First, what is Alzheimer’s disease? Dr. Alois Alzheimer was the first to describe this condition as a “peculiar disease” and hence the name Alzheimer was given. It affects the brain of a person, and as it progresses, the proteins in the brain of the individual begin to accumulate and form tangles. The tangles disrupt the connection of two nerve cells and die causing the brain tissue is damaged. When this happens, one will find it difficult to learn something new. At the early stage, it will attack the part of the brain which is called hippocampus. The primary role of the hippocampus is in remembering activities that happen in our daily lives. Now when it gets damaged, we tend to forget things. At the early stages, one won’t have loss of memory that happens a long time ago.

My suggestion would be to get involved this month and help raise awareness for Alzheimer’s disease. It was President Ronald Reagan who designated November as National Alzheimer’s Disease Awareness Month in 1983. At the time, fewer than 2 million Americans had Alzheimer’s. The number of Americans living with Alzheimer’s disease is growing — and growing fast. An estimated 5.4 million Americans of all ages have Alzheimer’s disease in 2016.

Saffron

Saffron

Saffron enhances the production of the feel-good hormone serotonin in the brain. Saffron has two potent antioxidants, namely crocetin and crocin, which helps to boost memory. Consuming Saffron regularly used may protect the CNS or central nervous system from oxidative abnormalities. Use of saffron in your diet may reduce the progression of neurodegenerative disorders like Alzheimer’s disease and Parkinson’s disease.

Tom’s Girl Selina

Tom’s girl Selina has her whole family, five generations, living together and loving each other. Her family is a mix of many cultures. Despite her illness, she has managed to challenge herself to become an artist after the age 80. Those who already have Alzheimer’s disease, many may act differently than others. They need to be continually reminded that their existence makes a meaningful difference in the lives of others. I began to study the magic of preventing the horrible disease early. Ultimately, it may haunt any or all of us. Many scientists are working on this. Here, continuing this BLOG I will update as best as I could, the current knowledge how to defeat the progression of Alzheimer’s disease (AD) and other dementias.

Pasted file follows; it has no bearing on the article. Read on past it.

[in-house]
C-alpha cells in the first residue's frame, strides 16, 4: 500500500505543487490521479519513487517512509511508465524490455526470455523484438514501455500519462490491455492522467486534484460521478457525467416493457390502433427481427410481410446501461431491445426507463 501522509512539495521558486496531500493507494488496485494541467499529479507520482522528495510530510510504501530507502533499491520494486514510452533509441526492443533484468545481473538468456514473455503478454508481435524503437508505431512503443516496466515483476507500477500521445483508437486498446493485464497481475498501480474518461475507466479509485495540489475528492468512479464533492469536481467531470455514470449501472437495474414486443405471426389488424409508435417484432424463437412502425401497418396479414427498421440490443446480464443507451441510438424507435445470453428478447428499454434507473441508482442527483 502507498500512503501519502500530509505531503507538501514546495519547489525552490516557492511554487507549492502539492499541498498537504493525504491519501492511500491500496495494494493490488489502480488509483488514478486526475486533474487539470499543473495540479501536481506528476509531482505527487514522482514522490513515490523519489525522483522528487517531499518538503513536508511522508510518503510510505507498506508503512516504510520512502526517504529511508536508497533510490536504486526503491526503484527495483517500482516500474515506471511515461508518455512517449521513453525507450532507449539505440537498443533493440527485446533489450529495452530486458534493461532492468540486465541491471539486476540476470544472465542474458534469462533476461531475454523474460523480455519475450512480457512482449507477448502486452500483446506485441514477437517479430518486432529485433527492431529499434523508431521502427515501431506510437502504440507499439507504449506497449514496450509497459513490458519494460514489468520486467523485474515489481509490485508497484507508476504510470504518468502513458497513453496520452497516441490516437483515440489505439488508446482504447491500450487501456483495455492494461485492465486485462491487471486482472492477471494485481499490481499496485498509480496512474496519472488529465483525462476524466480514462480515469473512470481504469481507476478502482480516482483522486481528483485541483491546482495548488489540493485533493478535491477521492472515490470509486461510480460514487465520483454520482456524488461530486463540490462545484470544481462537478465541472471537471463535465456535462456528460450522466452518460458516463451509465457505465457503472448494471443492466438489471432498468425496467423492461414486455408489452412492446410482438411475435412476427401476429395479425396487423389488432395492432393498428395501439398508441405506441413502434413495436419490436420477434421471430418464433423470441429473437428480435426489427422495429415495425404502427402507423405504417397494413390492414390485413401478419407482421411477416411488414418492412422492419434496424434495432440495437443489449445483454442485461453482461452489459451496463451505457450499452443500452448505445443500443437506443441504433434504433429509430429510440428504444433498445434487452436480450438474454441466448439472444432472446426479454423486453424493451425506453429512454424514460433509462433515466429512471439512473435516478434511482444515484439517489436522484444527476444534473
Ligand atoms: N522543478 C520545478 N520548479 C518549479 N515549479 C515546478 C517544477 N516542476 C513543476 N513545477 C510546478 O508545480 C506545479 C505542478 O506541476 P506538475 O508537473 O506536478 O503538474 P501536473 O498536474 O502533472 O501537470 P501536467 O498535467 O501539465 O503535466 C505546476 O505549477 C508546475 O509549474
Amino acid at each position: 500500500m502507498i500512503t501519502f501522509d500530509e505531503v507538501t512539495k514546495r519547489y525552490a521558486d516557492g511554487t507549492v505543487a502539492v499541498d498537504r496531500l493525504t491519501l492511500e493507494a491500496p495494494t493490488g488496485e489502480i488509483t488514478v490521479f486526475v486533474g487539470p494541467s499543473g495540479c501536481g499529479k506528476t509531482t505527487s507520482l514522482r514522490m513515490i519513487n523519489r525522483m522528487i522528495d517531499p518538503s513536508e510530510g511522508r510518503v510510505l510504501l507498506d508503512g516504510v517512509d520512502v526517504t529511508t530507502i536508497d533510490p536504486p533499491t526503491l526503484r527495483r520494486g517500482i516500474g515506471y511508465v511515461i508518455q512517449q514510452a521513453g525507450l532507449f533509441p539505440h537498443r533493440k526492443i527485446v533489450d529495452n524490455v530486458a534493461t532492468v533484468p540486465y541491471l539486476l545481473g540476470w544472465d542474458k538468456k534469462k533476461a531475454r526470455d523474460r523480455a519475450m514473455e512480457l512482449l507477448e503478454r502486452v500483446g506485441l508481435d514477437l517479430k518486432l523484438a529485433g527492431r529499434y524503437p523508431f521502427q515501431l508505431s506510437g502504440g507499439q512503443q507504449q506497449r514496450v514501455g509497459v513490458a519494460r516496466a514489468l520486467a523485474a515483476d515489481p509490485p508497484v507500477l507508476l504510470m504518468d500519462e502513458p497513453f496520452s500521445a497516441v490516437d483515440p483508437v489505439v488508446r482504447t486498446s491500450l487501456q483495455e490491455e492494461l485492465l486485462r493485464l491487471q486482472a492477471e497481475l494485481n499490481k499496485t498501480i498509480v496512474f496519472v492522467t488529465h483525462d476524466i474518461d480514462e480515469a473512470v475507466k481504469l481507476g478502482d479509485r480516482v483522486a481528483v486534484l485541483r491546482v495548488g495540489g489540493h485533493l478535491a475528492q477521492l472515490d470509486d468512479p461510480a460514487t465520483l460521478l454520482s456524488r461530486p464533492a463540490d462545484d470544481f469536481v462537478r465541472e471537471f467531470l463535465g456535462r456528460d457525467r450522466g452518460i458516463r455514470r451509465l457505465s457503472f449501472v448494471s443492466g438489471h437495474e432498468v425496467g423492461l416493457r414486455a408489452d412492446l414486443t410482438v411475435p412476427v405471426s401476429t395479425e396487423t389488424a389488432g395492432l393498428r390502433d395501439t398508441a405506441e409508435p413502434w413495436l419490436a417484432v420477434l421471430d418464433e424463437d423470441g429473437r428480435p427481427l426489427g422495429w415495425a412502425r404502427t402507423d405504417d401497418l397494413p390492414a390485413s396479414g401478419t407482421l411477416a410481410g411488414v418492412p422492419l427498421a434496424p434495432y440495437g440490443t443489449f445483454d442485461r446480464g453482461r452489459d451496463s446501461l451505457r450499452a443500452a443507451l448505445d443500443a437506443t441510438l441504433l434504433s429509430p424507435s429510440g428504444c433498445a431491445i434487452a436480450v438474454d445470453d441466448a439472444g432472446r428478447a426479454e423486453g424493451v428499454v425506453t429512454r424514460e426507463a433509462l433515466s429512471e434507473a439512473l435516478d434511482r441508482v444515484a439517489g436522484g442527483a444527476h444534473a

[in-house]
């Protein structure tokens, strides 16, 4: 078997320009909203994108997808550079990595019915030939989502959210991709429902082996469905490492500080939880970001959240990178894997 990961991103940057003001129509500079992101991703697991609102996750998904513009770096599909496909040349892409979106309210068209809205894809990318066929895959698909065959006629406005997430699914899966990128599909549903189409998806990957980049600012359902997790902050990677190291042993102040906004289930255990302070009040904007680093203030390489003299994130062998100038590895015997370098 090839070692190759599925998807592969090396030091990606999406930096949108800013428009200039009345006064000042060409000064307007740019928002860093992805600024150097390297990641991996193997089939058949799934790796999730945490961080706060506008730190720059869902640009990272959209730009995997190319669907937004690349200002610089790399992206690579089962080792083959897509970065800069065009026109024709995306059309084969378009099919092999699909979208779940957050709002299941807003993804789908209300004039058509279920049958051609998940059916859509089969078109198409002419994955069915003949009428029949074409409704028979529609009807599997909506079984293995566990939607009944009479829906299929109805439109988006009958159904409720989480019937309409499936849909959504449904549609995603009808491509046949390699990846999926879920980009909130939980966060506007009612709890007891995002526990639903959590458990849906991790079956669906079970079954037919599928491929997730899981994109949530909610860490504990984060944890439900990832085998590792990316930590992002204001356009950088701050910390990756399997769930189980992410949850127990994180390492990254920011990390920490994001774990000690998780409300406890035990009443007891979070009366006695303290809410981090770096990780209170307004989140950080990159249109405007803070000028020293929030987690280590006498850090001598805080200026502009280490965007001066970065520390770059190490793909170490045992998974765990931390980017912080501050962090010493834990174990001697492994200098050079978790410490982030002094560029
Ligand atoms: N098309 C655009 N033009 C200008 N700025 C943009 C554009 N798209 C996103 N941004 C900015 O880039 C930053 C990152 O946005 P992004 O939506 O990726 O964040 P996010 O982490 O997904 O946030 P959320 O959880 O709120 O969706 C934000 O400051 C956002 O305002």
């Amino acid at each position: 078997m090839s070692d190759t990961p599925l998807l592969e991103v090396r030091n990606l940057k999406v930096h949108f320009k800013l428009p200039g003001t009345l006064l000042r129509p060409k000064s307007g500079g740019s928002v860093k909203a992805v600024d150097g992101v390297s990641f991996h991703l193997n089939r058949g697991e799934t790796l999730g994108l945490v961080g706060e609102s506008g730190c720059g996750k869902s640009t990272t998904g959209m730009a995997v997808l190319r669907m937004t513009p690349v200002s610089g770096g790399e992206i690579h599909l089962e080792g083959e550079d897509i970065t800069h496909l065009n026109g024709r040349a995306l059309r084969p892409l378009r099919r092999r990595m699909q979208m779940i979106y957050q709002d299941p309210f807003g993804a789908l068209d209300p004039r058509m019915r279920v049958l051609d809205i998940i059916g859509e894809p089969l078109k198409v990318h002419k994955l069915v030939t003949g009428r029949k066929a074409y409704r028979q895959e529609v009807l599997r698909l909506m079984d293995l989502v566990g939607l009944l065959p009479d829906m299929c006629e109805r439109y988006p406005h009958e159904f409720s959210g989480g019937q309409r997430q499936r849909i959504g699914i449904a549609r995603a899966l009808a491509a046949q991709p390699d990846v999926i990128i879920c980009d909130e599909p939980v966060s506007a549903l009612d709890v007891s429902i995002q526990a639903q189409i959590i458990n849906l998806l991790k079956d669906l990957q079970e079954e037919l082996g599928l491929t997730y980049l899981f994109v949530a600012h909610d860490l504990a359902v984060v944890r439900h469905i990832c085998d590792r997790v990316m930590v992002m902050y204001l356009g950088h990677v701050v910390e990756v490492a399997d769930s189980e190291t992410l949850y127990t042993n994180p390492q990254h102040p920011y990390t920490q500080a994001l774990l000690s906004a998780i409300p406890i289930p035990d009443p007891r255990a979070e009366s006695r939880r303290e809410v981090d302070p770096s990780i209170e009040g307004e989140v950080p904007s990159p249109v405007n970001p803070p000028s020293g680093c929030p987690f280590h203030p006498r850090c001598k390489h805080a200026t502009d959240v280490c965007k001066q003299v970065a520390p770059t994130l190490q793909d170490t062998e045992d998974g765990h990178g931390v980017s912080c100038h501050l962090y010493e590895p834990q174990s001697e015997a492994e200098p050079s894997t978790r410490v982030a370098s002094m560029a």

Five Generations Living Under one Roof

 

A Story of a Happy Family:

A conversation took place between family members from two of the five generations that lived under one roof Tom, a three-year-old boy, and his mother Carol, a 28-year-old physician.

Tom looked at his four-month-old sister who was naked and getting her diaper changed. “What’s that?” he asked his mom, pointing at his sister’s private part.

Carol just answered, “She is a girl.”

“Do all girls have that?” Tom asked.

“Yes.”

Tom asked his mother, “Are you a girl?”

Carol was rushing to go to work and left without answering. Tom’s Grandma Bella and his Grandfather David had already left earlier in the day to take care of their business, which was a short walk from home. Tom’s Great Grandma Adia stayed in the house to babysit the two kids and to look after the kids’ Great-Great Grandma Selina. Selina was eighty-six years old and had mild Alzheimer’s disease. Tom’s Great-Great Grandpa had passed away a few years ago.

Tom, since he had only been in this world for three years, did not yet understand the facts of life. He was determined to understand the world. Although he was very smart, he did not ask anybody else in the house his questions. He waited for his mother.

At dinner that night, all the members in the house were at one table. Carol seemed somber and was mentally getting ready for Tom and his questions. She knew Tom very well.

Tom finally asked his mom, “Are you a girl?”

Before she could open her mouth, her mother Bella answered.

“Of course, she is a girl. She is my girl. Why do you ask?”

Tom was not intimidated at all and turned toward Bella to ask her the same question: “Are you a girl? Who is my girl?”

They all looked at each other. Tom wanted an answer.

Surprisingly, Selina spoke out first and said, “Tom, I am your girl. I don’t remember anything, Tom, and I don’t know anything. I wish I could answer you more.”

Everyone got up from their chairs, went to Selina, and kissed her. They were all happy.

What a happy family together five generations under one roof. Lucky for

Selfna that her Great Granddaughter is a physician and Selina lives with her.

Everybody loved
Selina.